Sunday, November 20, 2011

A taste of Tenerife - and the Lakes

This is a small collage of a Tenerife farmhouse I am trying to finish off at the moment. It has been a bit of therapy and has served to get my hand and eye in after a couple of fairly sterile weeks.

So I did a therapeutic studio clean up and started this and now hope to return to my writers' houses, especially after discovering this ancient little yellowing booklet which had fallen down and was languishing behind the bookshelf:

It contains some very evocative small reproductions of contemporary engravings and watercolours. I was especially interested in one by the poet's daughter, Dora. It shows Dove Cottage walled by what looks for all the world like a row of headstones and not the drystone wall we see today. 

But however much I peer at it, I can't for the life of me make out what they are. Perhaps just huge slates lined up... a mystery.


  1. Sounds like a mystery ready for the making to me: a hidden book reappearing after all these years full of tales of the lakes district and photos of unexplained headstones used as fences...many tidbits to create your own version of a 'who dunnit'. Headstones with typos on them were used as foundations on the summer camps, supports for wooden bridges around here (we have a lot of marble) when I was a kid. Too bad I didn't follow that trail closer-not many remain in their secondary, recycled mode. It was fun to read about the misspelled names, dates as a summer activity in my youth.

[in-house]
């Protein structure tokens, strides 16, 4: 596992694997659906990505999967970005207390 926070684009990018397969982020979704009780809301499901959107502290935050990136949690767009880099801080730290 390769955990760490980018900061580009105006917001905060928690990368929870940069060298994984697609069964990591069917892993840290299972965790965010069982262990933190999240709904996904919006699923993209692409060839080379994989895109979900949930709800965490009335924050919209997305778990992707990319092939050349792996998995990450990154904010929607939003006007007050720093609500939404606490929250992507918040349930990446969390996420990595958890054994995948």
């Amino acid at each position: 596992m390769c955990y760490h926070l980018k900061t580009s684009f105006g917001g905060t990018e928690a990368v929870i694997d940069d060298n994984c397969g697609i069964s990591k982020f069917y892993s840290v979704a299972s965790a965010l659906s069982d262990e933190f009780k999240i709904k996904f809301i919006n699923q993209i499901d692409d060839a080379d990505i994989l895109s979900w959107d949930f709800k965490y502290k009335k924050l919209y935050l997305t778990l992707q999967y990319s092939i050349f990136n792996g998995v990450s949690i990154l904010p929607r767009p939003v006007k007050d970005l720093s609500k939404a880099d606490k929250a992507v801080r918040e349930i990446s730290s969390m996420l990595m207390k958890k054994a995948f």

2. Hi Robin.
    I may write to the Dove Cottage museum and ask whether they know. I'd rather do authentic than modern rebuild. I love gravestones and graveyards. I got the habit early - when I was about 7 upwards - there was a shortcut home from school through a very romantic rural (though in the middle of a London suburb) churchyard. Very quiet and creepy - I'd think twice about it these days, which is a sad indictment of our times. Look at me, talking like an old biddy!